US sanctions complicate Vodafone consortium’s Ethiopia entry


Vodafone Group’s plans to expand in Ethiopia have been complicated by the US state development agency’s decision to pause investments in the country, according to people familiar with the matter.

A group including the UK’s Vodafone, Safaricom and Vodacom Group were awarded a new mobile phone license by the Ethiopian government on Saturday, and had agreed to take a US$500 million loan from the US International Development Finance Corporation to help with acquisition and development costs.

That part of the financing has been thrown into doubt over US economic sanctions against Ethiopia to end violence in the northern Tigray region, a conflict that has killed thousands of people and displaced many more.

The state group is awaiting direction from the Joe Biden administration about how it should react in the longer term, said the people, who asked not to be identified as the information isn’t public.

Should that cash be permanently withdrawn by the DFC, the telecoms companies will have to source the cash elsewhere and at greater cost, the people said. However, there’s no indication the licence award is in jeopardy, they said, and the group expects to start services in 2022.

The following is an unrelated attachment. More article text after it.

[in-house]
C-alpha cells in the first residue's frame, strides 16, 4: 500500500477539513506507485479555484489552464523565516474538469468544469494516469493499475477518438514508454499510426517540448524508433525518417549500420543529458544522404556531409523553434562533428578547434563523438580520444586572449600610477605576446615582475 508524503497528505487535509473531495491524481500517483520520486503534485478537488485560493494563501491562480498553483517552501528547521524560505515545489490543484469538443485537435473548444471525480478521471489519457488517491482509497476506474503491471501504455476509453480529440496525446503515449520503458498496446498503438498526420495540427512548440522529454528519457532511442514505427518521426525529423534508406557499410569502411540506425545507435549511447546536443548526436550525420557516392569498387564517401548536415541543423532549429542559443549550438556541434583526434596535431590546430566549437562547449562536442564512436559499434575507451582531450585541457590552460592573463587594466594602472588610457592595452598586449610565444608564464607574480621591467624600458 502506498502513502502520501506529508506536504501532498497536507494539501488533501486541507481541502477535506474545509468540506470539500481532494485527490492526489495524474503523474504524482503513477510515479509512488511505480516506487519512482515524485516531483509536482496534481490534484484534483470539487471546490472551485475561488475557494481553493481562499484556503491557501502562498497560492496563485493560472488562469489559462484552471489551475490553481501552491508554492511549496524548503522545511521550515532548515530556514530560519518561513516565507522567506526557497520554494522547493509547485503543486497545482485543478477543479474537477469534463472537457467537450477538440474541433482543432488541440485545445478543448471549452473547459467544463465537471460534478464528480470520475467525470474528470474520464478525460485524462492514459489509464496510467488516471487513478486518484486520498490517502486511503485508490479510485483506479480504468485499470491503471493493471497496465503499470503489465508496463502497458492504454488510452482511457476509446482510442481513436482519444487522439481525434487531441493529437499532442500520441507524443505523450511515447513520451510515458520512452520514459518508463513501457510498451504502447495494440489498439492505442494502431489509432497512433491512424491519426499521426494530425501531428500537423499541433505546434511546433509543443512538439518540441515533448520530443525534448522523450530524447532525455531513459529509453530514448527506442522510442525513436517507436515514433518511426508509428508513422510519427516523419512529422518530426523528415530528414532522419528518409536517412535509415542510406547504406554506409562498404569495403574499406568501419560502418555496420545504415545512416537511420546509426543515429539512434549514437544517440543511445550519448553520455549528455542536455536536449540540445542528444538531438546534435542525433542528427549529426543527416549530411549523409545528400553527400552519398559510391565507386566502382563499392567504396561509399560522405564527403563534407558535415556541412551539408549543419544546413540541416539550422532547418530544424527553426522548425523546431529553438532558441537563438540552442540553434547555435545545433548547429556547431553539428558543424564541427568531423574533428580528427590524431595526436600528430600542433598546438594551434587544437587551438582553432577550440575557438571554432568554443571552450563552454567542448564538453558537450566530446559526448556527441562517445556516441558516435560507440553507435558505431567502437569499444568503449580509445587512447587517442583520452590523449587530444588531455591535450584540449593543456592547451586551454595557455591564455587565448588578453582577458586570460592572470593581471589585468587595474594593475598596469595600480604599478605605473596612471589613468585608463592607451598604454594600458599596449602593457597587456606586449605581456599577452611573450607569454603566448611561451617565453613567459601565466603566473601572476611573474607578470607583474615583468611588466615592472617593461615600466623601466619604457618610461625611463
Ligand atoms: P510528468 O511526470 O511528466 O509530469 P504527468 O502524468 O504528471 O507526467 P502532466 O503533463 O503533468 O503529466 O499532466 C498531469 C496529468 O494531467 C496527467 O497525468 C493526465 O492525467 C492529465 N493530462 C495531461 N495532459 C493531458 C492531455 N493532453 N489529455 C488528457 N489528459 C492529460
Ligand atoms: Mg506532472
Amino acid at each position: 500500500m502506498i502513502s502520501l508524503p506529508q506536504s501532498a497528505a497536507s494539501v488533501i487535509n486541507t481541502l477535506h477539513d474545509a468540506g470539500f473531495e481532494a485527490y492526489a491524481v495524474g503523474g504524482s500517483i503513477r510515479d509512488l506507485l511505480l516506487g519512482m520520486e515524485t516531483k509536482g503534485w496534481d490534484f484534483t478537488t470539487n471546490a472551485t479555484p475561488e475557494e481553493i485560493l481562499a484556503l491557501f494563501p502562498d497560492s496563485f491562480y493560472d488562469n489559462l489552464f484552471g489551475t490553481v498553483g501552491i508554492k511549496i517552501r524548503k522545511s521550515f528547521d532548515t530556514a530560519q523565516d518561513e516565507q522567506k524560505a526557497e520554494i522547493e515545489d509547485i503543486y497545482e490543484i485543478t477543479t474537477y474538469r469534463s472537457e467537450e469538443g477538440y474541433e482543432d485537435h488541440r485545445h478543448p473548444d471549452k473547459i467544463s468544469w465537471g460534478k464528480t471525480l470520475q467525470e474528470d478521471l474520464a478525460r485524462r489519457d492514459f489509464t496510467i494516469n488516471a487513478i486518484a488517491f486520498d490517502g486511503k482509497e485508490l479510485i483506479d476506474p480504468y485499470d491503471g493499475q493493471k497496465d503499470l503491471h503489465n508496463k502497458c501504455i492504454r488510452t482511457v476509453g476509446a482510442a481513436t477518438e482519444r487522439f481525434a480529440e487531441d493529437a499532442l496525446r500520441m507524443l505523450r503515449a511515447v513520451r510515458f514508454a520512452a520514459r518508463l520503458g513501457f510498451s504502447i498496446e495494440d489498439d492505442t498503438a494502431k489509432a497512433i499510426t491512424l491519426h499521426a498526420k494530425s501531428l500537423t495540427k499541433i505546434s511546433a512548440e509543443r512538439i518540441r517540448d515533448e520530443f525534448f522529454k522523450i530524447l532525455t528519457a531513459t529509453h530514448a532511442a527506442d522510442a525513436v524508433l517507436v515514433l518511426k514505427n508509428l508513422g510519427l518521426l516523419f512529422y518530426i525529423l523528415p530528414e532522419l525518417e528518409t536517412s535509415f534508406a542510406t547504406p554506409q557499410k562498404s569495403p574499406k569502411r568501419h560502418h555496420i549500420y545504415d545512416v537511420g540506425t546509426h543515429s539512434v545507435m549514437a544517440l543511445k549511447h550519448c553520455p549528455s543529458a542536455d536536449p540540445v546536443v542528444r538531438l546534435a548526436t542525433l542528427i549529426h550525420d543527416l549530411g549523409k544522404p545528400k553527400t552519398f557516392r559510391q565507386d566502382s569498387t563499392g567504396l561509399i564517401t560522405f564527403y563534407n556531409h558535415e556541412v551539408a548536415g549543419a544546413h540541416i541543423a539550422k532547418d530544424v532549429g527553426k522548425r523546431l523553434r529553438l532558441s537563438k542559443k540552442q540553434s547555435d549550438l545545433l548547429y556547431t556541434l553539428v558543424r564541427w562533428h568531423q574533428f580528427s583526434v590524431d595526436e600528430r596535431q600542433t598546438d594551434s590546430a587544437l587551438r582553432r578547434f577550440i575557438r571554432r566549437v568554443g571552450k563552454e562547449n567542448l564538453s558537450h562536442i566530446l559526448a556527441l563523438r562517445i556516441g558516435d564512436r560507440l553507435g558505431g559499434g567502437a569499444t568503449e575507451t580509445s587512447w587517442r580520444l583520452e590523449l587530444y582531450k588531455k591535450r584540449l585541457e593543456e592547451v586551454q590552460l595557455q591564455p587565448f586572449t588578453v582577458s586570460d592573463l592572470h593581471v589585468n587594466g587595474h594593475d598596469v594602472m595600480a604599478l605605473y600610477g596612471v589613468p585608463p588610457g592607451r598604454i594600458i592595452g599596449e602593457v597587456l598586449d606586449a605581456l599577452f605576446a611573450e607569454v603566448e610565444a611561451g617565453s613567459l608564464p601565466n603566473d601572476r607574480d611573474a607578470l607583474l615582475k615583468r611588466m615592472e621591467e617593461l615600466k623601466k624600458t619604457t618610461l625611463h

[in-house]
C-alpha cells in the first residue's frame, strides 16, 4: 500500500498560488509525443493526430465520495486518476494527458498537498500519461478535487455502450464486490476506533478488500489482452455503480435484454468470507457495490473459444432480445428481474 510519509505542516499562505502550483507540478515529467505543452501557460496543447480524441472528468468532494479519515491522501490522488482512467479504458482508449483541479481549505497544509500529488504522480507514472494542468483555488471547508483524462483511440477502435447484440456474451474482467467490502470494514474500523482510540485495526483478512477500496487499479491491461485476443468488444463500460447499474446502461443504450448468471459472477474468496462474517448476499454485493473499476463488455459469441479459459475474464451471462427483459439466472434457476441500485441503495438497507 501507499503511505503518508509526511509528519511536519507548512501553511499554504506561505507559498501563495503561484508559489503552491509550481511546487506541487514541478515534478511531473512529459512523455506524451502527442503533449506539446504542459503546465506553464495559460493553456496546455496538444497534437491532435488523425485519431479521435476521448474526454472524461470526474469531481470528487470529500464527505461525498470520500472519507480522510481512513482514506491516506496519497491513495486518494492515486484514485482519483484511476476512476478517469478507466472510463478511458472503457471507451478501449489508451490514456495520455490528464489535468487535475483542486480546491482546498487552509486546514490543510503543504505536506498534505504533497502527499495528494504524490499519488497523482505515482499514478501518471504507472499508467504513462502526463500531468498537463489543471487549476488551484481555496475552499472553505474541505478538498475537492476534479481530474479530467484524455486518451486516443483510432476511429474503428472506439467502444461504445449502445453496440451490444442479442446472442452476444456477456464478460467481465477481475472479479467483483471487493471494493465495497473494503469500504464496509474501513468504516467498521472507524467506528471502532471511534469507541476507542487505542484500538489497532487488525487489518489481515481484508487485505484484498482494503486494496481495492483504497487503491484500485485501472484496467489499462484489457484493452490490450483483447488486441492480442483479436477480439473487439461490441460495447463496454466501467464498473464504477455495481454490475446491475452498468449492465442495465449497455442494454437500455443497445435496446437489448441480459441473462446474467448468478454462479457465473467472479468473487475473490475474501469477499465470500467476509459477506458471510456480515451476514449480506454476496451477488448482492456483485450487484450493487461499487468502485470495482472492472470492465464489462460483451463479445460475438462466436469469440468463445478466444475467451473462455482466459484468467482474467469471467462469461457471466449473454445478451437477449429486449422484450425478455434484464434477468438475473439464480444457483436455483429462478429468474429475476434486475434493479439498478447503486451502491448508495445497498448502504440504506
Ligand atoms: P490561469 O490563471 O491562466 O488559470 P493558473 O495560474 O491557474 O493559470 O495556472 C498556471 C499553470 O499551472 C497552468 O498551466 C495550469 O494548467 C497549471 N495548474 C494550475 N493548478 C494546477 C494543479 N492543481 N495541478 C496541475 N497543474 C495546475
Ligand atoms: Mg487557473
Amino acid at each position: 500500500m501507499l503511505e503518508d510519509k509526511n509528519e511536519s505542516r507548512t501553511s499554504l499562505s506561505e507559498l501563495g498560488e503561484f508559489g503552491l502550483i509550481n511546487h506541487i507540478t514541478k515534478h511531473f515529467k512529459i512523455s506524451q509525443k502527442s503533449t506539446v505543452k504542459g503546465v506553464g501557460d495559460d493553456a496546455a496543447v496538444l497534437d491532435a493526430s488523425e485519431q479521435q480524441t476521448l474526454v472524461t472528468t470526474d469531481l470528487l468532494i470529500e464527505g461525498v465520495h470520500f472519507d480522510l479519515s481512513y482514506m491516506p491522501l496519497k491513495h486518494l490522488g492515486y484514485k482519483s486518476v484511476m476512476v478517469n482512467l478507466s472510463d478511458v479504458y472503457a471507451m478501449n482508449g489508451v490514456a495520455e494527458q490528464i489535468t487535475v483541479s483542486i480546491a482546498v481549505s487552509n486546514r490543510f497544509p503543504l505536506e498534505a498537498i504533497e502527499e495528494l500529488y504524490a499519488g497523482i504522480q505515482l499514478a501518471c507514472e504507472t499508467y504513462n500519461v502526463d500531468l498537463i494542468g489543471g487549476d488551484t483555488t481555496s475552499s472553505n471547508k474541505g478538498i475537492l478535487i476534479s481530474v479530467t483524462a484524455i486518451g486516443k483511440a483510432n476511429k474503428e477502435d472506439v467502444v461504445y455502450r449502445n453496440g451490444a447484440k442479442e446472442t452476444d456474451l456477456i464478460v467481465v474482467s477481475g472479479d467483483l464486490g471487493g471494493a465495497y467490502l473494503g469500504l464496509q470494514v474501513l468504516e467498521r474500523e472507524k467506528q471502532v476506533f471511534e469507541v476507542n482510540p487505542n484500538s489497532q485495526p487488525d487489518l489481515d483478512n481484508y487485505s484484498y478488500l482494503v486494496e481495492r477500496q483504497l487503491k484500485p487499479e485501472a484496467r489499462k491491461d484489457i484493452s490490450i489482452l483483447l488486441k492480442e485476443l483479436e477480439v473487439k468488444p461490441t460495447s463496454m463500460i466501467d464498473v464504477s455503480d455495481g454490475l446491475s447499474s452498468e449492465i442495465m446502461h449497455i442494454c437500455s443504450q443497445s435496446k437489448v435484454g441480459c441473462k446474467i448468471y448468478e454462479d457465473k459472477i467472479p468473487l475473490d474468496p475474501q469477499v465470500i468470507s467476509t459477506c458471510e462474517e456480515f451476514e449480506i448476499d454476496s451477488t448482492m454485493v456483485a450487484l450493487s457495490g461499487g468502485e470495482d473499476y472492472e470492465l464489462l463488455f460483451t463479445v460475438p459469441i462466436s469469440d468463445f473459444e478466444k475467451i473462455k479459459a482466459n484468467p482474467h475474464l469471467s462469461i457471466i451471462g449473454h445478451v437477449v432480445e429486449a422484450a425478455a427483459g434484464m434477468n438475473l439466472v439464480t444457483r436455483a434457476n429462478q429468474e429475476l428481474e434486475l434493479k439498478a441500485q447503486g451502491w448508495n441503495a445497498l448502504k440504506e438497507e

Bloomberg reports that Vodafone declined to comment, while Vodacom and Safaricom didn’t immediately respond to requests for comment. The DFC didn’t respond to e-mails seeking comment.

The US decision may also affect funding from the World Bank and the International Monetary Fund to the country, people familiar with the matter said earlier.

Ethiopia’s award of a new telecoms license paves the way to open the market of more than 110 million people to international investors for the first time, a key part of Prime Minister Abiy Ahmed’s economic strategy.

The group pledged to invest $8.5-billion in their network over the next 10 years, including the $850-million license fee. Other partners include the CDC Group, the UK equivalent of the DFC, and Sumitomo Corp.

Another partnership led by MTN Group, Vodacom’s Johannesburg rival, and the Silk Road Fund, a Chinese state investment group, was turned down after bidding $600-million. Ethiopia still intends to sell two licenses, and said it will invite a new round of offers from international carriers after some policy adjustments.

The government is also looking to sell a minority stake in Ethio Telecom, the state monopoly.


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